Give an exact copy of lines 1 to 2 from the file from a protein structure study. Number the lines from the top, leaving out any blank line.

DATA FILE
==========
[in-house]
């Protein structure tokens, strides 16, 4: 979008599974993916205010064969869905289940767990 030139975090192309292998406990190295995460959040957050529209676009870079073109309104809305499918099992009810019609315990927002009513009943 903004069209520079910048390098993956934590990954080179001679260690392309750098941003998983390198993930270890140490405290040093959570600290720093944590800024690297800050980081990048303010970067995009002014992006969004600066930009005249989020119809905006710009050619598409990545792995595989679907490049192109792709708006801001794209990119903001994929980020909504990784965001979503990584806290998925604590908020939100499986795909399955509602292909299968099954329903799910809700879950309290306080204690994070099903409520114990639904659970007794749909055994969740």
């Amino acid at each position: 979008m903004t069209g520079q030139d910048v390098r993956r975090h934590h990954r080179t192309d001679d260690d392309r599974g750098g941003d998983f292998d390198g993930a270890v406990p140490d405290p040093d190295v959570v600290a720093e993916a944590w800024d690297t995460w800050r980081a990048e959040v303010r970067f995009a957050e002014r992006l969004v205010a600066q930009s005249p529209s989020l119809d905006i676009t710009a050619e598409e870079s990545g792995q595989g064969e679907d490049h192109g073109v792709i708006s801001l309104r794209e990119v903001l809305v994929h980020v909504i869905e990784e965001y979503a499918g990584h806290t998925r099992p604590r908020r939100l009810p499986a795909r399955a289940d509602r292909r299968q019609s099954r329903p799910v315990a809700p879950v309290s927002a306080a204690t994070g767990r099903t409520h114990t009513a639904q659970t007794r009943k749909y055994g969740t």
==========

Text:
[in-house]
């Protein structure tokens, strides 16, 4: 979008599974993916205010064969869905289940767990 030139975090192309292998406990190295995460959040957050529209676009870079073109309104809305499918099992009810019609315990927002009513009943 903004069209520079910048390098993956934590990954080179001679260690392309750098941003998983390198993930270890140490405290040093959570600290720093944590800024690297800050980081990048303010970067995009002014992006969004600066930009005249989020119809905006710009050619598409990545792995595989679907490049192109792709708006801001794209990119903001994929980020909504990784965001979503990584806290998925604590908020939100499986795909399955509602292909299968099954329903799910809700879950309290306080204690994070099903409520114990639904659970007794749909055994969740």